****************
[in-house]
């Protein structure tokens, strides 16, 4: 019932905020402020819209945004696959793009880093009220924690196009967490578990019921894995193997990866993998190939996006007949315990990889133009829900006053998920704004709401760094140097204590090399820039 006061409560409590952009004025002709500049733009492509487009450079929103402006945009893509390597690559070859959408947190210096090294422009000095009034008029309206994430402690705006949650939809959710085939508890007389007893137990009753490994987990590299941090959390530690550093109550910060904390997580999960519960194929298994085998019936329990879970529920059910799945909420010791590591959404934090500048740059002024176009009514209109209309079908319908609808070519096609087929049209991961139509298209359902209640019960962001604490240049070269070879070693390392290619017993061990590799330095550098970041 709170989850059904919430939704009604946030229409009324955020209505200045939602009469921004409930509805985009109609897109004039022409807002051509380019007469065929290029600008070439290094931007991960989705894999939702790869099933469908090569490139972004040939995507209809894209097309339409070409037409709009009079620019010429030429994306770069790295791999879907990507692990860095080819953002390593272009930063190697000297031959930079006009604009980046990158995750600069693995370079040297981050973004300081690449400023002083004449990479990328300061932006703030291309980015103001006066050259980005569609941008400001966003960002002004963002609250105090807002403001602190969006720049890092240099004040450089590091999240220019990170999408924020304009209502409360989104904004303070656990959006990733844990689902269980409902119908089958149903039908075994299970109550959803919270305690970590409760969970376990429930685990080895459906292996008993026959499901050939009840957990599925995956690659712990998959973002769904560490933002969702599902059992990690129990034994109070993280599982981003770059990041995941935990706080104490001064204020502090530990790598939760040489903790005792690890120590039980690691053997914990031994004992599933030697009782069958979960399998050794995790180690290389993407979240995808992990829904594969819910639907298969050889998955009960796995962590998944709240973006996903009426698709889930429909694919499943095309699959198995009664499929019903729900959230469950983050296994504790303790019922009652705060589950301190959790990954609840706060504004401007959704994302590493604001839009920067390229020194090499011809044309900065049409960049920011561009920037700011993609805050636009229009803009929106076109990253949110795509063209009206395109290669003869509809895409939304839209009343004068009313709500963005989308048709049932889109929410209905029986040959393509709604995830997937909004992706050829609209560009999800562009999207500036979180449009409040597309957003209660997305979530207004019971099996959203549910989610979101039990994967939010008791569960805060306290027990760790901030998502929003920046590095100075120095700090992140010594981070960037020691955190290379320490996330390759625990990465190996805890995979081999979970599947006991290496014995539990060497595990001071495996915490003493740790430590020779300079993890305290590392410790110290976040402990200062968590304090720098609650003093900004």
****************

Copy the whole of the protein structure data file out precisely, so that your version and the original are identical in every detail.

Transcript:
[in-house]
């Protein structure tokens, strides 16, 4: 019932905020402020819209945004696959793009880093009220924690196009967490578990019921894995193997990866993998190939996006007949315990990889133009829900006053998920704004709401760094140097204590090399820039 006061409560409590952009004025002709500049733009492509487009450079929103402006945009893509390597690559070859959408947190210096090294422009000095009034008029309206994430402690705006949650939809959710085939508890007389007893137990009753490994987990590299941090959390530690550093109550910060904390997580999960519960194929298994085998019936329990879970529920059910799945909420010791590591959404934090500048740059002024176009009514209109209309079908319908609808070519096609087929049209991961139509298209359902209640019960962001604490240049070269070879070693390392290619017993061990590799330095550098970041 709170989850059904919430939704009604946030229409009324955020209505200045939602009469921004409930509805985009109609897109004039022409807002051509380019007469065929290029600008070439290094931007991960989705894999939702790869099933469908090569490139972004040939995507209809894209097309339409070409037409709009009079620019010429030429994306770069790295791999879907990507692990860095080819953002390593272009930063190697000297031959930079006009604009980046990158995750600069693995370079040297981050973004300081690449400023002083004449990479990328300061932006703030291309980015103001006066050259980005569609941008400001966003960002002004963002609250105090807002403001602190969006720049890092240099004040450089590091999240220019990170999408924020304009209502409360989104904004303070656990959006990733844990689902269980409902119908089958149903039908075994299970109550959803919270305690970590409760969970376990429930685990080895459906292996008993026959499901050939009840957990599925995956690659712990998959973002769904560490933002969702599902059992990690129990034994109070993280599982981003770059990041995941935990706080104490001064204020502090530990790598939760040489903790005792690890120590039980690691053997914990031994004992599933030697009782069958979960399998050794995790180690290389993407979240995808992990829904594969819910639907298969050889998955009960796995962590998944709240973006996903009426698709889930429909694919499943095309699959198995009664499929019903729900959230469950983050296994504790303790019922009652705060589950301190959790990954609840706060504004401007959704994302590493604001839009920067390229020194090499011809044309900065049409960049920011561009920037700011993609805050636009229009803009929106076109990253949110795509063209009206395109290669003869509809895409939304839209009343004068009313709500963005989308048709049932889109929410209905029986040959393509709604995830997937909004992706050829609209560009999800562009999207500036979180449009409040597309957003209660997305979530207004019971099996959203549910989610979101039990994967939010008791569960805060306290027990760790901030998502929003920046590095100075120095700090992140010594981070960037020691955190290379320490996330390759625990990465190996805890995979081999979970599947006991290496014995539990060497595990001071495996915490003493740790430590020779300079993890305290590392410790110290976040402990200062968590304090720098609650003093900004």